Friday, April 22, 2016

To the Weird and the Wonderful: Prince Rogers Nelson

(Image: Michael Ochs Archives/Getty Images)
Who is that freak asked my mother when I proudly pulled out the Purple Rain vinyl record, from the HMV bag to show my parents how I had spent my pocket money. Yes, I said defiantly, “he is a freak and so am I”.  I was thirteen years old, had just fallen in love with the music of a freak named Prince, and was I damned proud of it.

As I turned and walked away I chuckled to myself, wondering how my mother would react when she heard the lyrics to Darling Nikki. 
I knew a girl named Nikki 
I guess you could say she was a sex fiend
I met her in a hotel lobby
Masturbating with a magazine… 

My next act of teenage defiance was to go see Purple Rain the movie, which was A rated, and officially released the day after my birthday; which of course I took to be a sign. Therein lies the magic of Prince; I truly believe that people who found and loved his music will also have deeply personal connections, experiences and memories of this discovery. 

Prince once said “I’m not a woman. I’m not a man. I am something that you’ll never understand;” but yet it feels like he understood each one of us in a way few artists ever do. I love music and admire many bands and singers but there was something special about this freak. He was proud of being a freak. He was not scared of being weird, of being different, of being himself. And perhaps it was this deep, pure and unadulterated confidence in his being that came through in his music and gave us all permission to be teenage freaks.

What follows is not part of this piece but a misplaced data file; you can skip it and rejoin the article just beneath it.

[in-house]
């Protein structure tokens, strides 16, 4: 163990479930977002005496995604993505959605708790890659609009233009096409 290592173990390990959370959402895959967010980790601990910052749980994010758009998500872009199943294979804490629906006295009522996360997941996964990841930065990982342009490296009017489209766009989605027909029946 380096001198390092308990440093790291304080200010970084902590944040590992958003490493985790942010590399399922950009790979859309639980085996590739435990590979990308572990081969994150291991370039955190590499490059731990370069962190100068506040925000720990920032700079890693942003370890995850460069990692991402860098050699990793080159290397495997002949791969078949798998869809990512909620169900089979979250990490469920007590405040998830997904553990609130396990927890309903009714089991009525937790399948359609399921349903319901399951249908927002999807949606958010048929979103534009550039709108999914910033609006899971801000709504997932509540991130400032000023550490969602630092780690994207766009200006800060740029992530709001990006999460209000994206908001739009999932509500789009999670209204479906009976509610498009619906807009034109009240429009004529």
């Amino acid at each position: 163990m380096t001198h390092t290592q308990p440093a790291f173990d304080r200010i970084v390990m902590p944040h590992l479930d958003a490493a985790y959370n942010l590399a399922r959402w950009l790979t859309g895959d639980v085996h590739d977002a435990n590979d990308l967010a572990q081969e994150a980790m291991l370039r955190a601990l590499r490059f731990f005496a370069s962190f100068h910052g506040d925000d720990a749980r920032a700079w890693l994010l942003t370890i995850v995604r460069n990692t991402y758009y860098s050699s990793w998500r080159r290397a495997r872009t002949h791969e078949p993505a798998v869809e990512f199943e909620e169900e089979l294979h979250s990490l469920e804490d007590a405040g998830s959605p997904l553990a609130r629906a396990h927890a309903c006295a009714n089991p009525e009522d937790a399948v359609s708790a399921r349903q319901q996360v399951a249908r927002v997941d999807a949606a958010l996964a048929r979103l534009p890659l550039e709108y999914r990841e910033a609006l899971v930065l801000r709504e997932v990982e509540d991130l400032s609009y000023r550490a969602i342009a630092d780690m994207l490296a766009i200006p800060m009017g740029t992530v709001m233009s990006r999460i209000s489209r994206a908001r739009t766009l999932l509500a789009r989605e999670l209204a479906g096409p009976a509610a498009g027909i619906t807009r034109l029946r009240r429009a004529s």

Being a teenager is hard enough. Add pimples, girls, plumpness, girls and the complexities of navigating teendom increase exponentially. For me Prince was the beacon who helped us navigate those weird, wonderful and at times superficially torturous years. He gave us permission to go forth and be ourselves; pimples, warts and all.

Part of his allure was that unlike most pop stars he seemed shy, nervous and almost insular. It was like he wanted to share the genius of his musical soul and then hide from the fame that naturally accompanies it. Perhaps it was this quality that made him more endearing and made him feel more like a family member than a distant pop icon.

To a genius, recluse, singer, performer, hermit, producer, man, songwriter, guitar God, woman, dancer, the funk, the punk, the misfit, multi-instrumentalist and mysterious enigma we knew and loved – we finally know what it feel like when doves cry…

RIP Sweet, sweet Prince.

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